In late 2018 the House of Representatives introduced amendments which granted paternity leave and benefits to unmarried working fathers. However, the government referred the amending laws to the Supreme Court, claiming that they would add unbudgeted costs to its budget and therefore violate the Constitution. The Supreme Court recently accepted the government's position and declared the amendments unconstitutional.
Four employment laws concerning seagoing vessels and their crew were recently amended. Among other things, the amendments relate to transfers of seagoing vessels and their crew under a transfer of undertakings, the definition of a 'competent authority' for notifying collective redundancies and the role and protection of merchant vessel crew members who act as employee representatives.
Cyprus case law has long established that reverse onus in criminal cases does not transfer the burden of proof to defendants; rather, it allows them to create reasonable doubt with respect to their guilt. A recent Supreme Court decision has confirmed this in regard to wage protection and clarified that all criminal courts (ie, not just employment tribunals) must examine the facts that establish employment relationships and interpret employment contracts where said facts are disputed.
The Protection of Paternity Law provides paternity leave only to men who are married to their child's mother before the child's birth or adoption. The House of Representatives recently tried to address this oversight by introducing an amending law, under which all fathers would be entitled to paid paternity leave regardless of their marital status. However, these changes have yet to come into force because the president referred the amending laws to the Supreme Court, claiming that they are unconstitutional.
The Industrial Disputes Tribunal recently issued a decision regarding a person working for the Cyprus Tourism Organisation (CTO) under a series of fixed-term contracts, some of which were referred to as contracts of employment and others as contracts for services. The tribunal ruled that, even when working under an alleged contract for services, the applicant was a CTO employee working under a genuine contract of employment.
Parliament recently introduced new legislation that aims to promote and support breastfeeding in the workplace and enhance the legal protection for working pregnant women and new mothers. One law established the minister of health as the competent authority for the promotion and protection of breastfeeding, while another extended the period during which pregnant women are protected against dismissal and established the right for working mothers to breastfeed or pump and store milk in the workplace.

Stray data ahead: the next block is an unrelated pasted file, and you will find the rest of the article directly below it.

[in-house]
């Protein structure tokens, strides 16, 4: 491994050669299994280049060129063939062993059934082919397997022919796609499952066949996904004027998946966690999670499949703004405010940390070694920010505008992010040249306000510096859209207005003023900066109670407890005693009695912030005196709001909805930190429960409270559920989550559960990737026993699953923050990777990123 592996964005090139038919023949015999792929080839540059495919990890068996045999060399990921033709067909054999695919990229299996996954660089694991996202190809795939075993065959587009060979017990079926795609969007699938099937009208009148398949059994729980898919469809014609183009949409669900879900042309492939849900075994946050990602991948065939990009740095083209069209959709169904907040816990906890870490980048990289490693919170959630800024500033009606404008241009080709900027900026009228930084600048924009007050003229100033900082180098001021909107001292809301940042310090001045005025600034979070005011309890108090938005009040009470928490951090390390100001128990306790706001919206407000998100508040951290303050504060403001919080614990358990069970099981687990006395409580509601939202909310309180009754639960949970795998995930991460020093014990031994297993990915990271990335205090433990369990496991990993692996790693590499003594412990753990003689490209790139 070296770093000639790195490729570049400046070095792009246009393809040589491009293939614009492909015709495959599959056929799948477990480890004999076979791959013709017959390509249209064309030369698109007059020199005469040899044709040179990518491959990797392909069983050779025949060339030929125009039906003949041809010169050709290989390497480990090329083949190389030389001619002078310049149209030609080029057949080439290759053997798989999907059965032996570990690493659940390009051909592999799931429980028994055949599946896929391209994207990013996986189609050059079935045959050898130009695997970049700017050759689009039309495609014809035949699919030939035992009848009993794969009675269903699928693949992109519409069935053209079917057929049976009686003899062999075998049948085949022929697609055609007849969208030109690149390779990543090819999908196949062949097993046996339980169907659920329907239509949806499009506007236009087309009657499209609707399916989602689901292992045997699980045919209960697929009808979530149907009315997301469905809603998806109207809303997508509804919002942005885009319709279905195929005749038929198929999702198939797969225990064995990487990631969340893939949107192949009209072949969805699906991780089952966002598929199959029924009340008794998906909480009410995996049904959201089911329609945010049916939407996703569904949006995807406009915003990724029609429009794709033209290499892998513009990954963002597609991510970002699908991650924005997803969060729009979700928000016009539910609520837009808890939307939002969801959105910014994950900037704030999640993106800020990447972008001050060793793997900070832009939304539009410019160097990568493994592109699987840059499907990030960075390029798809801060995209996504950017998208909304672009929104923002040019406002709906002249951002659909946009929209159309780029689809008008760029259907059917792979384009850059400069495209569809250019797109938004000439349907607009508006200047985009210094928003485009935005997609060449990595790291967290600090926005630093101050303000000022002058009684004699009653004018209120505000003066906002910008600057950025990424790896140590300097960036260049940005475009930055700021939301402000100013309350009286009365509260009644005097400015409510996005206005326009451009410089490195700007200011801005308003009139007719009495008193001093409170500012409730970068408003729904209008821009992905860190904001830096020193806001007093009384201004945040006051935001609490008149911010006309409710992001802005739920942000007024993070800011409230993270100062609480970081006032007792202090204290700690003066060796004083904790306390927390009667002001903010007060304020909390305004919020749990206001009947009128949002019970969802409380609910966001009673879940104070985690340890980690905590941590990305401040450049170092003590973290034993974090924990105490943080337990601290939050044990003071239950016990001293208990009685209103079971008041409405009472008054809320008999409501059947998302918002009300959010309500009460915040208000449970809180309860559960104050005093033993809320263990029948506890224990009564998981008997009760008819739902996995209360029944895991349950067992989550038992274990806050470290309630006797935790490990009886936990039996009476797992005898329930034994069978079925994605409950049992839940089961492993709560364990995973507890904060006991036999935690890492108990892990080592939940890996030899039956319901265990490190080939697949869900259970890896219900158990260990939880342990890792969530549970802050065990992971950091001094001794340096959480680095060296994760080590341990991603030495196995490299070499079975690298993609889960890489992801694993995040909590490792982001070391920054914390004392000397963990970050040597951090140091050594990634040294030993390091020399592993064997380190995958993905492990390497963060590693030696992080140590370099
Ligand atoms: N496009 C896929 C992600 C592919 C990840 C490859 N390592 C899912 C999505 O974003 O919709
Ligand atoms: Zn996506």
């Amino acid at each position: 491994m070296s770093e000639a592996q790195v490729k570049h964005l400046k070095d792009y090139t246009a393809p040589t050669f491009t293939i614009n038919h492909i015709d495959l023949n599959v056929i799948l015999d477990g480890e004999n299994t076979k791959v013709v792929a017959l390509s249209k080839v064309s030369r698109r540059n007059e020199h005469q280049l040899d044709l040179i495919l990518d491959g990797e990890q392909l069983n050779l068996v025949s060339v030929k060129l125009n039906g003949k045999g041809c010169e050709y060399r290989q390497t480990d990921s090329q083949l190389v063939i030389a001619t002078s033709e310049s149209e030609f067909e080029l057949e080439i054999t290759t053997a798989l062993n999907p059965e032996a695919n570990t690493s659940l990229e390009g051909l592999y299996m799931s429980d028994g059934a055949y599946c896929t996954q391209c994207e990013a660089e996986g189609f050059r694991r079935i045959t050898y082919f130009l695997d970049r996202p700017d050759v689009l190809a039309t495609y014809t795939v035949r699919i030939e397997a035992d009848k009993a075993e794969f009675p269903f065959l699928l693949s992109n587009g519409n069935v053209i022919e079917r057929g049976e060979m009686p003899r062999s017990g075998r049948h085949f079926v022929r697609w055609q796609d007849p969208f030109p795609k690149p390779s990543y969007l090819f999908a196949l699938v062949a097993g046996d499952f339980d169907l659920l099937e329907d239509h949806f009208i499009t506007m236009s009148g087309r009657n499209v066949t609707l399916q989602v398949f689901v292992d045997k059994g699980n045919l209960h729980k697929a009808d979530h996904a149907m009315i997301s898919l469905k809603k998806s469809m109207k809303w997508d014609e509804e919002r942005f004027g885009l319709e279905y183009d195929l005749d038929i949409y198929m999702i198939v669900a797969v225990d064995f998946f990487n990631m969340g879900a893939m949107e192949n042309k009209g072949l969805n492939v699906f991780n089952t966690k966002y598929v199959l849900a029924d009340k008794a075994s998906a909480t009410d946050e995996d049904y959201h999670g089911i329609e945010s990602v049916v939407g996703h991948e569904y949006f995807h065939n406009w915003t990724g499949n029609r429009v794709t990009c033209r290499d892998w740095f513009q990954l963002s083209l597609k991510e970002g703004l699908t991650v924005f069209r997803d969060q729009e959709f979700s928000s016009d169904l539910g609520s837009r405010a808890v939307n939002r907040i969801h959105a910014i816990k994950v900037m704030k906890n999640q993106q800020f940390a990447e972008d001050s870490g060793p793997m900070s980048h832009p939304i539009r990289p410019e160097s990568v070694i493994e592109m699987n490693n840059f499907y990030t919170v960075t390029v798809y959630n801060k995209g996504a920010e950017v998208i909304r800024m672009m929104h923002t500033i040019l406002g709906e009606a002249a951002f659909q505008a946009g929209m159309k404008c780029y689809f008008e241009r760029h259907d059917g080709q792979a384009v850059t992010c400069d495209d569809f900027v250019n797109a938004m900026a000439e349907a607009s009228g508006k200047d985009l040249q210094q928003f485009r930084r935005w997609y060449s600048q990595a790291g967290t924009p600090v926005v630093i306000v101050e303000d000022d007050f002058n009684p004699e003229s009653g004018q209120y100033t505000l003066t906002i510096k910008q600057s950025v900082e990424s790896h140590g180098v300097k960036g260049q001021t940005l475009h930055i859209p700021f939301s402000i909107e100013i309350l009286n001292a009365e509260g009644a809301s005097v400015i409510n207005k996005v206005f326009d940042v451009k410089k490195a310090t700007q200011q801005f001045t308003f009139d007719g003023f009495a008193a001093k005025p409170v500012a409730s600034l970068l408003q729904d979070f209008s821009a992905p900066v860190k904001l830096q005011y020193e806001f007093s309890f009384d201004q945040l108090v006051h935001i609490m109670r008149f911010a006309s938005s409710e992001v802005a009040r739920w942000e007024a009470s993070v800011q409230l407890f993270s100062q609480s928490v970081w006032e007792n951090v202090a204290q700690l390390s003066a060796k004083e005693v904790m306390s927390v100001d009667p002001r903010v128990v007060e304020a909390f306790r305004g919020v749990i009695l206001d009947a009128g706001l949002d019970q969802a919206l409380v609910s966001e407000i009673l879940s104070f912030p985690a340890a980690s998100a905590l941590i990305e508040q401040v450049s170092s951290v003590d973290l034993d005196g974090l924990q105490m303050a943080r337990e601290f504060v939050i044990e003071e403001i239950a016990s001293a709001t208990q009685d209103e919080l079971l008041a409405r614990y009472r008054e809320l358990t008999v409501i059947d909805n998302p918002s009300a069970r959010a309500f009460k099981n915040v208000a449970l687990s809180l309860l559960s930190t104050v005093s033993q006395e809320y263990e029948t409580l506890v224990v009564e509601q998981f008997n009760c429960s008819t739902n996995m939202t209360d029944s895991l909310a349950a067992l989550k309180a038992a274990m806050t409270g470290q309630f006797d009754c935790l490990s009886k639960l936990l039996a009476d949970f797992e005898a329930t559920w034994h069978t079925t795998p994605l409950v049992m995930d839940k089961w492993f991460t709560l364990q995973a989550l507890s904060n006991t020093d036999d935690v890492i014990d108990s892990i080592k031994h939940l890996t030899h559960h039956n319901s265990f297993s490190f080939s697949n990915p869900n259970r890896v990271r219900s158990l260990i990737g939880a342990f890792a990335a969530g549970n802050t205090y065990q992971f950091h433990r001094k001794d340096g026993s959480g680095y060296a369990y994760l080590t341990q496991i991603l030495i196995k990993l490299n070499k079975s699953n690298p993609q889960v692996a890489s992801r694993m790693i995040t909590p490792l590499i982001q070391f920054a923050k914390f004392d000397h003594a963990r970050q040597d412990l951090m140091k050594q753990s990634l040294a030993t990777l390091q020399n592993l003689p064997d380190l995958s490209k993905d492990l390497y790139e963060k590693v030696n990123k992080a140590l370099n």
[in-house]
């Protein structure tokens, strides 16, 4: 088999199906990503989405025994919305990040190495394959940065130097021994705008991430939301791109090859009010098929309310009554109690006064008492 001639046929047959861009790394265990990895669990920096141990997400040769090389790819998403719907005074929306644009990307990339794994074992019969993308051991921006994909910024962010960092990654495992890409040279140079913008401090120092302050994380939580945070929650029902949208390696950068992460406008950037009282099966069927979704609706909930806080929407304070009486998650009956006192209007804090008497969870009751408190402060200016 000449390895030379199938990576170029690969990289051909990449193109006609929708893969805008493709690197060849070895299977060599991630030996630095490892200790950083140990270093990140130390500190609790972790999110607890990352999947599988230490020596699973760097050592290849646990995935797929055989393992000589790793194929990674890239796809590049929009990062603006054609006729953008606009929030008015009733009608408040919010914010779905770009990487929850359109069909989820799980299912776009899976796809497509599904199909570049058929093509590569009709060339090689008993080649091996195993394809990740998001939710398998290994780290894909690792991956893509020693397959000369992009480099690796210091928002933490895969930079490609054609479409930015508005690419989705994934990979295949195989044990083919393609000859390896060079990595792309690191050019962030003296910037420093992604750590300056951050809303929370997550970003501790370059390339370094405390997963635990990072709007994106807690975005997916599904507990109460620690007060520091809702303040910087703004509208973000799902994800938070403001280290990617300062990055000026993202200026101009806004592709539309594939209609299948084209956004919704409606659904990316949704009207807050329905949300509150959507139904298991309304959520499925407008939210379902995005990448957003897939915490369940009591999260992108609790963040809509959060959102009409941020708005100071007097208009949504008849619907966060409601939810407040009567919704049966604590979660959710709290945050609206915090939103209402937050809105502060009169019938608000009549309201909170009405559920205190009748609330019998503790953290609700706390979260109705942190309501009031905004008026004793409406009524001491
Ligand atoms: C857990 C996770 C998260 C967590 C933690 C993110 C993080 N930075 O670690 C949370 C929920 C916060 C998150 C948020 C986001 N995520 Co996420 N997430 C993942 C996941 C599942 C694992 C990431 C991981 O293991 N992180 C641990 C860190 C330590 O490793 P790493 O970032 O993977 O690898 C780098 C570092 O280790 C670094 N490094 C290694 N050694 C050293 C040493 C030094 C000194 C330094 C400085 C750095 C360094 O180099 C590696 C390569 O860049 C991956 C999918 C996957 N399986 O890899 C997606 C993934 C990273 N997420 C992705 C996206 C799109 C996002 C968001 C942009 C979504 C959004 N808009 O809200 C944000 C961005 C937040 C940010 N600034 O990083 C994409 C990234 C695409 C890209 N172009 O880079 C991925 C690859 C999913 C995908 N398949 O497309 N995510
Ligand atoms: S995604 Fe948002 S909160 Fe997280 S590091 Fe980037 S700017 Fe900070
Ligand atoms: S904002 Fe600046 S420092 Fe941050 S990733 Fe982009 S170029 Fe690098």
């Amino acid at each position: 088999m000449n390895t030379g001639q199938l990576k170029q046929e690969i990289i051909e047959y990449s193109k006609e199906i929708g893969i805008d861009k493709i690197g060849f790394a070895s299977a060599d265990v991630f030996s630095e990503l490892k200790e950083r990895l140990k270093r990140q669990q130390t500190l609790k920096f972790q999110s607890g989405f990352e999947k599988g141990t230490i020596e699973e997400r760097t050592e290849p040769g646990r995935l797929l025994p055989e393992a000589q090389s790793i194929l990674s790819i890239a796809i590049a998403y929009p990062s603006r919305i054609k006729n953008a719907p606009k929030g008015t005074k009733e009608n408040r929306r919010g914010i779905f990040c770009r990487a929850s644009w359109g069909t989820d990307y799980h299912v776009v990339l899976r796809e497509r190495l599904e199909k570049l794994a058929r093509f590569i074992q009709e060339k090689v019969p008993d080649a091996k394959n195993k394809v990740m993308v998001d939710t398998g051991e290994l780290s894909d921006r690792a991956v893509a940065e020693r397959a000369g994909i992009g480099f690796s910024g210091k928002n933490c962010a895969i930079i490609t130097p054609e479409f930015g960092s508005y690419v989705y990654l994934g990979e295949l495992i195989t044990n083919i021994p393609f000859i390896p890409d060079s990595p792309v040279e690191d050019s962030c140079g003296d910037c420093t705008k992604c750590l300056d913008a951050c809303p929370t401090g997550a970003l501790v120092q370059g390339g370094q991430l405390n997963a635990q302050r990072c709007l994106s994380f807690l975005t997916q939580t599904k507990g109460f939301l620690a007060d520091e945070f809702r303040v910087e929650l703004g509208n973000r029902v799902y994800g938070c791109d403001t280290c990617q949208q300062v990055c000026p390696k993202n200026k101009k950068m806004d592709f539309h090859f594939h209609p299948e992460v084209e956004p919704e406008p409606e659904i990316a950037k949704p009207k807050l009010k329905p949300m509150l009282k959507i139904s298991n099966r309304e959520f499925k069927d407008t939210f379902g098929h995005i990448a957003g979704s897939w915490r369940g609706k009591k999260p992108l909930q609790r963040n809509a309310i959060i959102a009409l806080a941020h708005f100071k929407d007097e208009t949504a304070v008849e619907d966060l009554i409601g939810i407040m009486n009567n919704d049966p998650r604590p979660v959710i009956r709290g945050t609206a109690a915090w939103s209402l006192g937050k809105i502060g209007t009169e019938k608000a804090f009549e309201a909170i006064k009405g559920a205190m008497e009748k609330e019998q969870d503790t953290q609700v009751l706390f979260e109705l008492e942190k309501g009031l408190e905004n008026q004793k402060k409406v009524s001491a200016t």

The Social Insurance (Amendment) Law was revised in June 2017 to introduce definitions of 'undeclared work' and 'undeclared earnings'. 'Undeclared work' is defined as the insurable employment of an employee or a self-employed person which has not been declared to the Ministry of Labour, Welfare and Social Insurances, while 'undeclared earnings' are defined as the insurable earnings for which an employer has not submitted a statement of earnings and contributions within the required deadline.
A number of new employment-related laws have been adopted in 2017, including the long-awaited Protection of Paternity Law and the Protection of Maternity (Amendment) Law, which introduced the concept of surrogacy. Amendments to existing laws regarding redundancy and smoking in the workplace have also been made.
Parliament recently voted to introduce the Protection of Paternity Law. The law came into force on August 1 2017 and gives fathers in Cyprus the right to two consecutive weeks' paid paternity leave. The law has introduced statutory family-friendly rights to Cyprus for the first time, giving employers the opportunity to incentivise and support parents in their workforce.
The Court of Appeal recently overturned a decision of the Industrial Disputes Tribunal, stating that an employee's termination was not unlawful, but rather due to redundancy in accordance with the Termination of Employment Law. The employee had been served with a notice of termination which stated that her position would be abolished due to changes in the methods of production and modernisation of the organisation.